It doesn't make sense. The numbers seem to be backwards but it really is true. State laws banning texting and driving are actually increasing the number of texting related accidents!
By now, everyone should know how dangerous it is to text while driving. States have certainly figured it out and most have passed laws to make it illegal to text while driving. So why is it that the number of accidents is on the rise?
There are two major factors in the increased accidents, but first let's look at the findings from the Highway Loss Data Institute:
*"HLDI researchers calculated rates of collision claims for vehicles up to 9 years old during the months immediately before and after driver texting was banned in California (January 2009), Louisiana (July 2008), Minnesota (August 2008), and Washington (January 2008). Comparable data were collected in nearby states where texting laws weren't substantially changed during the time span of the study. This controlled for possible changes in collision claim rates unrelated to the bans — changes in the number of miles driven due to the economy, seasonal changes in driving patterns, etc.
"Texting bans haven't reduced crashes at all. In a perverse twist, crashes increased in 3 of the 4 states we studied after bans were enacted. It's an indication that texting bans might even increase the risk of texting for drivers who continue to do so despite the laws," says Adrian Lund, president of both HLDI and the Insurance Institute for Highway Safety.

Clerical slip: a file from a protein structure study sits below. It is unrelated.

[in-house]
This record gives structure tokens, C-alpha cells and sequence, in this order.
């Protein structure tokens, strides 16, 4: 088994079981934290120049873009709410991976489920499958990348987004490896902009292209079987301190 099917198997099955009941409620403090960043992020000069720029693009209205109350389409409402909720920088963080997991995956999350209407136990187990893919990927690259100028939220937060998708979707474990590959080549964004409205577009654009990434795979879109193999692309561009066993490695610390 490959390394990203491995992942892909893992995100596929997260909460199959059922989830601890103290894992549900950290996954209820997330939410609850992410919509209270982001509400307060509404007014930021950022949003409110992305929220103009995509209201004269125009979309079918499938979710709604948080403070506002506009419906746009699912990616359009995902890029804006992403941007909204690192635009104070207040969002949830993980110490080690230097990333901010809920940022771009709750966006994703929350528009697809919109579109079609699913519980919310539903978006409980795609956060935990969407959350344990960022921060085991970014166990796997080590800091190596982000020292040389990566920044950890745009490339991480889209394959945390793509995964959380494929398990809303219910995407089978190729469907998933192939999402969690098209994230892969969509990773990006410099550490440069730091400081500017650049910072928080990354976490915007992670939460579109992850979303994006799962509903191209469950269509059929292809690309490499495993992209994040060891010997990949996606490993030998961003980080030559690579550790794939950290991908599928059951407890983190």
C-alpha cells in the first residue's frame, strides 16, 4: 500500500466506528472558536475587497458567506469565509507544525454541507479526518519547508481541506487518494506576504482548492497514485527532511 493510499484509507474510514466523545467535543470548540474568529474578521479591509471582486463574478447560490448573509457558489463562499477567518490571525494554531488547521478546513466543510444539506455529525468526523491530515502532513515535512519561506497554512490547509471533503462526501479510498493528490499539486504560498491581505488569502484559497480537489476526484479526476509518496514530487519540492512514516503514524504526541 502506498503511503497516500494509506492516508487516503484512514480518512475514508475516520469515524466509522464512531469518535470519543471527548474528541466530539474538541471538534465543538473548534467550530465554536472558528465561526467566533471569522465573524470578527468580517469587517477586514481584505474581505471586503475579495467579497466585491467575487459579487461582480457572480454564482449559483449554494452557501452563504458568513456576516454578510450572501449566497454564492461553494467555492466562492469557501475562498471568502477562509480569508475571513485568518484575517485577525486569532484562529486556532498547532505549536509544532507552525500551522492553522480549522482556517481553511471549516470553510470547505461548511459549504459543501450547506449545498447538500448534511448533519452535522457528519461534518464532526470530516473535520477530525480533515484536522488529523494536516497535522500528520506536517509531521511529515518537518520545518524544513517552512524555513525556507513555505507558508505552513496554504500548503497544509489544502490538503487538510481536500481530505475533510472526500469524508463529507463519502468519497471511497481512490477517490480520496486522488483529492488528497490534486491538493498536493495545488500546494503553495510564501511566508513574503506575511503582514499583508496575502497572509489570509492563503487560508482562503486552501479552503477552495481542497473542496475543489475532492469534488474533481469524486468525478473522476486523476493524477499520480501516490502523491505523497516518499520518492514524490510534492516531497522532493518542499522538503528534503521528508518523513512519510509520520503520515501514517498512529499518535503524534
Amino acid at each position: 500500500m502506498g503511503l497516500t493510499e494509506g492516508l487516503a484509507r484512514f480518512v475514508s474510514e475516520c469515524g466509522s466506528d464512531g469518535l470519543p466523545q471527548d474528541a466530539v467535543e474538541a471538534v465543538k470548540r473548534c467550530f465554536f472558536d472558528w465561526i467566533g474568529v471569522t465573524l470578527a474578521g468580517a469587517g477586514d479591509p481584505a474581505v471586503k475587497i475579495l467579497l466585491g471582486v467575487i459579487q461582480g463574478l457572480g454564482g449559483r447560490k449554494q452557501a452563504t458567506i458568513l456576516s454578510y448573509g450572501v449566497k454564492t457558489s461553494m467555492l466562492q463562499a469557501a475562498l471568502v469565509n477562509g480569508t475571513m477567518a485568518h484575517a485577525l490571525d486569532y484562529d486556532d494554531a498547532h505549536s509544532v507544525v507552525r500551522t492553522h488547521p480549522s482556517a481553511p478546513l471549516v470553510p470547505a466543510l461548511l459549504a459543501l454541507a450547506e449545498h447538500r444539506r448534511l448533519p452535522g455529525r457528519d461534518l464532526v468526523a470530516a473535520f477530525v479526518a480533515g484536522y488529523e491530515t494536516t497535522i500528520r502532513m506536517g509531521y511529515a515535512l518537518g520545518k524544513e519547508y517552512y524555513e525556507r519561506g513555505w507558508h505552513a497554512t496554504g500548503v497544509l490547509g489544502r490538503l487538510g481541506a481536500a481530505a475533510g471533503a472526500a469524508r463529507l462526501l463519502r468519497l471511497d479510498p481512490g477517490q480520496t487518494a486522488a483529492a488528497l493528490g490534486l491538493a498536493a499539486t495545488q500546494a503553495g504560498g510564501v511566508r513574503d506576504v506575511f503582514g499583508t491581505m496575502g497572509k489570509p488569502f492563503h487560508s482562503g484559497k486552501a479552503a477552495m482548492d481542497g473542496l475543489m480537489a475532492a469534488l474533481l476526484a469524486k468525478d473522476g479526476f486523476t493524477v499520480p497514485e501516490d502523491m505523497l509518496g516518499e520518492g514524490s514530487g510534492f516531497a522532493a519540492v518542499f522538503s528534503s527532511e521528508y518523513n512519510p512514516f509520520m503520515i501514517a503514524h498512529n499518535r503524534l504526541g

Month-to-month fluctuations in the rates of collision claims in HLDI's 4 study states with texting bans for all drivers didn't change much from before to after the bans were enacted. Nor did the patterns differ much from those in nearby states that didn't ban texting for all drivers during the study period. To the extent that the crash patterns did change in the study states, they went up, not down, after the bans took effect. Increases varied from 1 percent more crashes in Washington to about 9 percent more in Minnesota (the result in Washington isn't statistically significant).
Young motorists are more likely than older people to text while driving. In all 4 of the study states, crashes increased among drivers younger than 25 after the all-driver bans took effect. In California, Louisiana, and Washington, the increases for young drivers were greater than for drivers 25 and older. The largest crash increase of all (12 percent) following enactment of a texting ban was among young drivers in California."
Two Major Factors Increasing Accidents:
- Texting is on the rise! The number of people texting, and texting while driving, has risen tremendously over the past few years. Texting has become the preferred method of communication for most Americans and the number of texts sent per month numbers in the trillions! Too many drivers view giving up texting while driving as giving up their main source of keeping in touch and communicating with friends and family so they ignore the no texting laws.
- Phones are hidden to avoid fines! In states that have banned texting while driving, people are keeping their phones out of site to avoid being ticketed and fined. They are NOT texting less, they are just keeping their phones low (below the steering wheel or on their lap) so it is not seen by others. This makes texting and driving that much more dangerous because the drivers' eyes are off the road for an even longer amount of time!
While state bans are a good start to slowing (and eventually stopping) the number of texting related accidents, what is truly needed is a change in behavior. Laws and bans are designed to encourage the right behavior but drivers' attitude and behavior has not changed yet.
Until drivers put away their phones when they get into their cars and make the committment to be text free while driving, texting and driving accidents, injuries and deaths will continue to rise.
*Data from: http://www.iihs.org/news/rss/pr092810.html